online claim filing;
the determination of claimant eligibility;
the collection of unemployment taxes;
the submission of employer wage records;
the appeals and adjudication processes for claimants and employers;
sharing relevant data among States and the Secretary; and
any other functionality that addresses the issues and goals identified during the pre-development study described in subsection (c)(1);
comply with best practices and standards for privacy and cybersecurity, including digital identity proofing services, identified in consultation with the Director of the National Institute of Standards and Technology (NIST) and the Director of the Cybersecurity and Infrastructure Security Agency (CISA);
prioritize end-to-end user experience for claimants, employers, and administrators of unemployment compensation programs;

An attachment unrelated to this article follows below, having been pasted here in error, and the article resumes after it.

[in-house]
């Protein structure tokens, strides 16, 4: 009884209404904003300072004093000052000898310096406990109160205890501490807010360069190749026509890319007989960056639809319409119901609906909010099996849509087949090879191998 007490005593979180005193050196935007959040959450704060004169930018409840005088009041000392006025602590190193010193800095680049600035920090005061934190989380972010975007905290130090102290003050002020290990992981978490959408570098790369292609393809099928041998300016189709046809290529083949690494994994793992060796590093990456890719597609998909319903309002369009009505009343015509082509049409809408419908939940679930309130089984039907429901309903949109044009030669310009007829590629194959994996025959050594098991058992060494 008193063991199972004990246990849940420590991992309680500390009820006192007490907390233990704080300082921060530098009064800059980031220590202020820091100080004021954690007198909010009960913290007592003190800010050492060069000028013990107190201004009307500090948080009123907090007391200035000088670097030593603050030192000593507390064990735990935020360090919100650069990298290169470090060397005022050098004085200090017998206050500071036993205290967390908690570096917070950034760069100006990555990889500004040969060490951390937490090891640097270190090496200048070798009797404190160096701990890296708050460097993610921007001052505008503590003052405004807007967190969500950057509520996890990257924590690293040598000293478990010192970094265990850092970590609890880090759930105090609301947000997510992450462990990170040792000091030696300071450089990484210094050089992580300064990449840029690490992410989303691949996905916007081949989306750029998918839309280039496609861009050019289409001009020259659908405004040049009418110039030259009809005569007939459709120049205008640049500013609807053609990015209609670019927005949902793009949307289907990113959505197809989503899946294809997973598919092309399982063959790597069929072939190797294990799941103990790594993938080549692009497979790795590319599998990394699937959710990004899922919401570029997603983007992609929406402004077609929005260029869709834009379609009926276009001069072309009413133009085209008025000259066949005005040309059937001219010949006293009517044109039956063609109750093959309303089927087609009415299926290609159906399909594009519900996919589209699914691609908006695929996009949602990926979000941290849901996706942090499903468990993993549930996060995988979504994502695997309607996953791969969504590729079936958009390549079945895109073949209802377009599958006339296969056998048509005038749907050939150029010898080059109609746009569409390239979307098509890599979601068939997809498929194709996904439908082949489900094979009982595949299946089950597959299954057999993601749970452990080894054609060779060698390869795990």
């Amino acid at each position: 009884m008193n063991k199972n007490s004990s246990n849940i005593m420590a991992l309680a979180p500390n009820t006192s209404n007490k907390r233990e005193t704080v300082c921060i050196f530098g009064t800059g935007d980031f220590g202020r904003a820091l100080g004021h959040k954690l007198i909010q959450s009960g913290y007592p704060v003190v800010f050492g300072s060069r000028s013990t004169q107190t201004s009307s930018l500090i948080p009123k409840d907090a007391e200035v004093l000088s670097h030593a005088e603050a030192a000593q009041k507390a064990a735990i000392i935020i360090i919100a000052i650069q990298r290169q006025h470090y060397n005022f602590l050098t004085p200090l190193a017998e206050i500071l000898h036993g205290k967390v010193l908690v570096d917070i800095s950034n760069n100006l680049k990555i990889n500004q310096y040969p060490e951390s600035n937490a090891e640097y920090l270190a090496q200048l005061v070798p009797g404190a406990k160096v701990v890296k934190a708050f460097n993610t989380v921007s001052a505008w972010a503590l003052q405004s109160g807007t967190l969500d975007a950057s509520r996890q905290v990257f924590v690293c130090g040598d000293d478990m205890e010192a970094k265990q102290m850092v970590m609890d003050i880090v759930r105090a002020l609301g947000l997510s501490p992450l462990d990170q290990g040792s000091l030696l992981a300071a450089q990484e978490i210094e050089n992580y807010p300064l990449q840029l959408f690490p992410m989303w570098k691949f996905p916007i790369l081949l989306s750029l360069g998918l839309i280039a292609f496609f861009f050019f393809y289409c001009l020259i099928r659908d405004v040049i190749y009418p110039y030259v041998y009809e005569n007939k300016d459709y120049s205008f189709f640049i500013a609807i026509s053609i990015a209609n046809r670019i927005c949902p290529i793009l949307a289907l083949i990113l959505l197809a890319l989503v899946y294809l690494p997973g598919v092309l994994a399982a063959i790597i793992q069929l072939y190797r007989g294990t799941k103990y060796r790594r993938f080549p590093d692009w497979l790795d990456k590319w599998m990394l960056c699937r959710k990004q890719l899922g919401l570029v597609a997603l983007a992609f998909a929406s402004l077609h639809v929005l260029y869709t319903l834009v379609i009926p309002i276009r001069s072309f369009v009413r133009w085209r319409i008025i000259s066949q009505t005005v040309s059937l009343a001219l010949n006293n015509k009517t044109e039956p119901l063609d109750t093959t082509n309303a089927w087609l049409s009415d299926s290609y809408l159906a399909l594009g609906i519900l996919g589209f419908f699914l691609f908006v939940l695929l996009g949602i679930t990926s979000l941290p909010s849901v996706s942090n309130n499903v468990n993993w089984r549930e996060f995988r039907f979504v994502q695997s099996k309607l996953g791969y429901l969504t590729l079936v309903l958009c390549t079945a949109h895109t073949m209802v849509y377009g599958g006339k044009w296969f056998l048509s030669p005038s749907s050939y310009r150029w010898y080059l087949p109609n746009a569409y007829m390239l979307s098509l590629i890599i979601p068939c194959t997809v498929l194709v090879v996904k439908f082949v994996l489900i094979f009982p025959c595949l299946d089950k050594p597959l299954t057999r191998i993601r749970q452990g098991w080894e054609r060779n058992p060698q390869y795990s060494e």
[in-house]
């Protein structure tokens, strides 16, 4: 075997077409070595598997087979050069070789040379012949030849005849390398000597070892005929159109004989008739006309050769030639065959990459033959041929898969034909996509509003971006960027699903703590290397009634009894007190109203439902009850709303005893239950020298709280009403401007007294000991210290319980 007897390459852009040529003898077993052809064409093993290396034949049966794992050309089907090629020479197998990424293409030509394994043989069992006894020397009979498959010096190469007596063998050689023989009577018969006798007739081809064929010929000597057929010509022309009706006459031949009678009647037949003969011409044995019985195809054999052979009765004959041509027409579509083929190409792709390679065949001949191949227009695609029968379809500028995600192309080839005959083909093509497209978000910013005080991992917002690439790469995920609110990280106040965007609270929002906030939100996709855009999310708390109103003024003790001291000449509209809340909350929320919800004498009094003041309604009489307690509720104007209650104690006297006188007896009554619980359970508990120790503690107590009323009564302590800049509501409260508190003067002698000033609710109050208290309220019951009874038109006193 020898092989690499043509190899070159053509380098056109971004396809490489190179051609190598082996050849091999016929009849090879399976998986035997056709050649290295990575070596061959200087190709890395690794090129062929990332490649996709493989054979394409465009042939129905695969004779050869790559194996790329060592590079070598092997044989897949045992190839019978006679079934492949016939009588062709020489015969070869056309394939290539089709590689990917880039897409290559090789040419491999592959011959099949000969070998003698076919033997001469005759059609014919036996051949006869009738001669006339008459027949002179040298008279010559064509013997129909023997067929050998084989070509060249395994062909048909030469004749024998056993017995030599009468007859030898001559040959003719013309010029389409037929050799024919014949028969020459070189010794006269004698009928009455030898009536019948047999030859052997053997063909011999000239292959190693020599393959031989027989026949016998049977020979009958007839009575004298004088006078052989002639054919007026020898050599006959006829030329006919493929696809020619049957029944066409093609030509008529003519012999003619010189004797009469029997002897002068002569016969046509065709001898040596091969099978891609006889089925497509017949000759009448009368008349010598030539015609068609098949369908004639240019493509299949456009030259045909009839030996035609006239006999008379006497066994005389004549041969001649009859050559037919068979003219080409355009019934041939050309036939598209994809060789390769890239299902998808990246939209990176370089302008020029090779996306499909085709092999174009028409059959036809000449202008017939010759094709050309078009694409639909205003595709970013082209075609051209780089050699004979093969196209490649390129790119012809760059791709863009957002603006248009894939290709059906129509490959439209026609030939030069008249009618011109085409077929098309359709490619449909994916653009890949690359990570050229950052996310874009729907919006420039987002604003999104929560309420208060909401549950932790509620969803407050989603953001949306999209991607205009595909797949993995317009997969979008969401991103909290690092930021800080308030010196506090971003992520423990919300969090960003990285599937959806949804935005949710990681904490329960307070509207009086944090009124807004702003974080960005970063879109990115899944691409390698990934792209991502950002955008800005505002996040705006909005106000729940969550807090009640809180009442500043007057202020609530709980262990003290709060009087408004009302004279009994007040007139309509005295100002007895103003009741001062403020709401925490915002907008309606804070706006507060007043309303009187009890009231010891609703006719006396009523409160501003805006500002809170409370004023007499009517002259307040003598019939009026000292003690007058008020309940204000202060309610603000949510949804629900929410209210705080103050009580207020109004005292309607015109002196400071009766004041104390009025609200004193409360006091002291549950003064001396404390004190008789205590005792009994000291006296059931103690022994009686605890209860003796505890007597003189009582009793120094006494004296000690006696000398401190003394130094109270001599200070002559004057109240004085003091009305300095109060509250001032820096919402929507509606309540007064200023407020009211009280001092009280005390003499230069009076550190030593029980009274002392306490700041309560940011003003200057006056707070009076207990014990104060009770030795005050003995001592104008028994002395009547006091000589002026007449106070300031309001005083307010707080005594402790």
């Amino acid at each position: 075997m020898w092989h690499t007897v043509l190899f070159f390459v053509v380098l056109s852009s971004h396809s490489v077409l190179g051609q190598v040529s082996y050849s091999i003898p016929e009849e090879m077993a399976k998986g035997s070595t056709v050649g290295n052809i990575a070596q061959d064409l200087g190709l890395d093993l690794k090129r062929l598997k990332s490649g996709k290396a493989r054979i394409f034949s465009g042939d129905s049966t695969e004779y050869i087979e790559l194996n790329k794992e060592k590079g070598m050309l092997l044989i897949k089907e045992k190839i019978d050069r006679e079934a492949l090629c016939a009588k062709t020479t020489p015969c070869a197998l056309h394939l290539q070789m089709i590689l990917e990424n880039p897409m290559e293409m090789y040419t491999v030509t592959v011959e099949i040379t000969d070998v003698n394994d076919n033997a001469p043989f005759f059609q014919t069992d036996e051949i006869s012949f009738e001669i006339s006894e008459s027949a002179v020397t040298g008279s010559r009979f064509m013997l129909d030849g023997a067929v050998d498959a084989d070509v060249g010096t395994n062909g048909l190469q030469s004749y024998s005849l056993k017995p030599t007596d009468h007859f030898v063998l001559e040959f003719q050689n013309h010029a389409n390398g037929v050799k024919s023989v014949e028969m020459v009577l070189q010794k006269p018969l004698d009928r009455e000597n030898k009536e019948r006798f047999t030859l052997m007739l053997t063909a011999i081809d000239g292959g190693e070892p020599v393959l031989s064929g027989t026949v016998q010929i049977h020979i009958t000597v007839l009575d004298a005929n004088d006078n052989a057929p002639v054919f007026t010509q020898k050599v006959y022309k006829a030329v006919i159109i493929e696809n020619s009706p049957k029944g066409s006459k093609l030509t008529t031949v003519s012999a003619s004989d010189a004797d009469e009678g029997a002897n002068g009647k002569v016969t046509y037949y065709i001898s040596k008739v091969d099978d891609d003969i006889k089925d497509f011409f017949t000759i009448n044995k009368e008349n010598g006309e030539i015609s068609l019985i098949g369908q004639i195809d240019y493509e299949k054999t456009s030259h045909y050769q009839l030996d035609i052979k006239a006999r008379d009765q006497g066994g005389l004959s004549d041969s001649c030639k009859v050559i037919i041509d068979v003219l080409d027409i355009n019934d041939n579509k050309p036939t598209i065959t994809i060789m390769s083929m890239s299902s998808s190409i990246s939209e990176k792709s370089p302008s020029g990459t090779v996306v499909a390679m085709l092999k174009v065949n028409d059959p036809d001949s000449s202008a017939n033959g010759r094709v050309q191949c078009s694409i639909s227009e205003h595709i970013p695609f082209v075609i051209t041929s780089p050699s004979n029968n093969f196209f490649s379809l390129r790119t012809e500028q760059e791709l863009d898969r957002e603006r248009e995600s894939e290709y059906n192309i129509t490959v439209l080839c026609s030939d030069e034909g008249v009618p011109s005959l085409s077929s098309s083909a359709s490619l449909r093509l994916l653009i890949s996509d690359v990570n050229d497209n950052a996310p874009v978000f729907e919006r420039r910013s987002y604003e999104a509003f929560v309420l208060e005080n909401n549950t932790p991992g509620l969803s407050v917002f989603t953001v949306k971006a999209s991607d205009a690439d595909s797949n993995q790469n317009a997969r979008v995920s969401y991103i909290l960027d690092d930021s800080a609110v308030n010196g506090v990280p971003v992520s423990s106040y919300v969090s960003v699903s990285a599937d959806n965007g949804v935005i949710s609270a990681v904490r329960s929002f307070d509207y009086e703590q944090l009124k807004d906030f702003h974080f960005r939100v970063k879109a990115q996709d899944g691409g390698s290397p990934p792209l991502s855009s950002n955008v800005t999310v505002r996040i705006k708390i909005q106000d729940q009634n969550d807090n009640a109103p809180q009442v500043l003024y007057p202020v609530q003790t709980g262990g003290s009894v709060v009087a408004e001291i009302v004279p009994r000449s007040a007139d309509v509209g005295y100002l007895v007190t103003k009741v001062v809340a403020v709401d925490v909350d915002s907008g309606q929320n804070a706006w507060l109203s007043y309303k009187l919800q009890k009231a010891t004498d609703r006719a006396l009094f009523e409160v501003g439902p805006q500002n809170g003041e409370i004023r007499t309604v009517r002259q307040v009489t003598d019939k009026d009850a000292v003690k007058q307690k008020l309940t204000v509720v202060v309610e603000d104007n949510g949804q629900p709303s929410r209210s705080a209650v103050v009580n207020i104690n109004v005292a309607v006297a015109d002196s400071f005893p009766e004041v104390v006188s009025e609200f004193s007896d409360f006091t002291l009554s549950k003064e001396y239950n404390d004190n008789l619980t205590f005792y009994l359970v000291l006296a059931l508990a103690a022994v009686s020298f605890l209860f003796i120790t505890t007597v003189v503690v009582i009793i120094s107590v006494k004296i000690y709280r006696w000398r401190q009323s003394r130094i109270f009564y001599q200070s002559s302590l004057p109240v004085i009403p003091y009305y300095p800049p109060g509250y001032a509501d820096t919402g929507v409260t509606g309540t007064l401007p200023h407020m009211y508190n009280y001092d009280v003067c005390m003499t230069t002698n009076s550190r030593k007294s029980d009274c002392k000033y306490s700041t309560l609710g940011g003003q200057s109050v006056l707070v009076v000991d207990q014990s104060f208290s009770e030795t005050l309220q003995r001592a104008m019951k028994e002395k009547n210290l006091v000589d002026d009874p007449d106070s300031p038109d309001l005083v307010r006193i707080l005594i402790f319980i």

include centralized Federal technology capabilities that allow for the storage, exposure, and exchange of data required by States to administer their unemployment compensation programs (with the respective States retaining possession of such data without regard to the storage, exposure, or exchange of such data in the Federal technology capabilities);
provide States with the option to use only some of the modular components of the Federal technology capabilities while continuing to utilize State technology capabilities to store any data required to administer their unemployment compensation program in a State database, provided that the State database meets any guidelines established by the Secretary that enable machine-to-machine interfaces to facilitate communication among States and between such State and the Federal Government;
allow States to easily adapt the modular components of the Federal technology capabilities to meet the requirements of their unique unemployment compensation programs;
ensure the timely and accurate payment of benefits, including measures to minimize susceptibility to attacks by organized criminal networks seeking to defraud State or Federal unemployment compensation programs; and